The most devastating reproach historians are likely to make to Barack Obama’s record in the White House is his devastating failure in foreign policy — a failure that stems from his willingness to leave the warrior ideologues of the State and Defense Departments in place after he became president.
To them he added ideologues of a new and equally interventionist persuasion, which he found congenial: that of humanitarian action, scarcely relevant in resisting the Islamic caliphate that emerged as a major force in the concluding half of his second term. By then he also faced a Republican congressional majority distinguished by its ignorance — worse than his own in foreign policy matters — and its vindictiveness.
He arrived in office to a military leadership lacking a political strategy to shape its tactics in the Middle East and Afghanistan. When he asked for options and political counsel on ending the Mideast wars — as he had promised the electorate — he was insolently given settled plans by the generals for prosecuting the wars to victory.
Iraq in fact was eventually abandoned in a condition of political wreckage and sectarian conflict, and Kabul’s leaders have convinced the United States to remain in Afghanistan to prevent the same outcome, which we may fear will nonetheless eventually arrive.
He and the military leadership insisted on a useless and destructive intervention in Libya, with devastating consequences throughout northeastern Africa, and in the Syrian civil war they searched in vain for “moderate” rebel allies to overturn Bashar Assad. Obama would later rue the lack of Assad’s cooperation when the forces of the Islamic State group arrived. With respect to Israel, Obama accepted complaisantly — until one week ago — the defiance and disdain of Israel’s Prime Minister Benjamin Netanyahu.
He left dealings with Europe, and with the U.S.’ most important and dangerous interlocutor, President Vladimir Putin of Russia, under the controlling influence of a neoconservative cabal in the State Department, committed to reckless policies of American and NATO expansion in Northern Europe.
However, if Obama is to be blamed for these errors, it is also true that his policies have reflected a consensus in the U.S. governing class and popular opinion alike that America must always be “first.” This has been the guiding presupposition of the nation and its elite, the majority of its foreign policy intellectuals and its mainstream newspapers and other makers of opinion.
The invasion of Afghanistan, the search in Iraq for the weapons of mass destruction that “had” to be there, the destruction of the Taliban government in Afghanistan, and disbanding of Iraq’s Ba’ath Party, army and the existing Sunni apparatus of Iraq’s government — all were welcomed by most of the American policy community.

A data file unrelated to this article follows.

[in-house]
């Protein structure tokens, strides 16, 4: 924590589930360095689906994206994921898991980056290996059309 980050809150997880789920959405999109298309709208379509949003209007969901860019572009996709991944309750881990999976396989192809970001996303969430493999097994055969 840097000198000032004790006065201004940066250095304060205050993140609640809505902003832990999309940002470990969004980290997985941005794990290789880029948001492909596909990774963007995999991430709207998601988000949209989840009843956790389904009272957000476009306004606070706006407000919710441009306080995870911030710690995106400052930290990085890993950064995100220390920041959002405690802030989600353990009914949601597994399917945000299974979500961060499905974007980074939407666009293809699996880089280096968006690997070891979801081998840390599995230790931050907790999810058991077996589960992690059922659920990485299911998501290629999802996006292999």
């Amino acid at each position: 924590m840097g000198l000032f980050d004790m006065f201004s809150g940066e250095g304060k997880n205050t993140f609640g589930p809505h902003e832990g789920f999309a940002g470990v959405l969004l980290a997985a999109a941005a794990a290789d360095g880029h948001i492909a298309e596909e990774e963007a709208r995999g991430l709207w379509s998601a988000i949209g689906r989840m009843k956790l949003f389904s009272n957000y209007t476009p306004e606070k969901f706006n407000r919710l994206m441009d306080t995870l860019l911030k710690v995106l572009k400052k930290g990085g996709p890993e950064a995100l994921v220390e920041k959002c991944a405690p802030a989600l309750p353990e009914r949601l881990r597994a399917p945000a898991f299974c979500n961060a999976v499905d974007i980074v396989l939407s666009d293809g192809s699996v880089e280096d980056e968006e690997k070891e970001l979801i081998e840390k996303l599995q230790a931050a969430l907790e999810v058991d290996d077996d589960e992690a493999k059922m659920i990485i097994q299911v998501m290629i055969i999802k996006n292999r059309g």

But history’s judgment of Obama’s foreign policy will likely hang on the outcome of the American-backed coup in Kiev in February 2014. It was intended to bring about Ukraine’s eventual adhesion to the European Union and ultimately to NATO (despite earlier U.S. assurances to the contrary).
The cease-fire between Ukrainian forces and Russian insurgents that precariously prevails today was brought about by Franco-German diplomatic intervention to pre-empt declared American intentions to supply Ukraine with heavy weapons to expand the war against the insurgents.
The circumstances surrounding the instigation of this crisis have yet to be seriously investigated by the American press, and Russian claims that it was a hostile American act have been dismissed without solid evidence by American and NATO spokesmen and officials.
European opinion and most of the European press, accustomed to follow the American lead in major foreign policy matters, have expressed notable doubt about the origin and purpose of the current American and NATO roles in Ukraine, which seem to have been to provoke an unwelcome war with Russia.
Last weekend, the German weekly Der Spiegel published an investigation of the frequently inflammatory statements of NATO’s commander, Gen. Philip Breedlove (a U.S. officer), regarded by the German government as the leading figure in an American effort “to thwart European efforts at mediation.”
Much of what he says is regarded in the chancellery in Berlin as “dangerous propaganda,” which Germany’s Foreign Ministry has protested to the NATO secretary general.
Spiegel writes that “Obama seems almost isolated. He has … done little to quiet those who would seek to increase tensions with Russia and deliver weapons to Ukraine. Sources in Washington say that Breedlove’s bellicose comments are first cleared with the White House and Pentagon. … (The general’s role) is that of increasing the pressure on America’s more reserved trans-Atlantic allies.”
But to what purpose? Surely not war? Or regime change in Russia?
This is a question for which it seems impossible to find an answer — or even a discussion — in the American media. Europe has no answer. Perhaps even Obama doesn’t know. Is it to be left to the historians?
William Pfaff writes frequently on foreign affairs. © 2015 Tribune Content Agency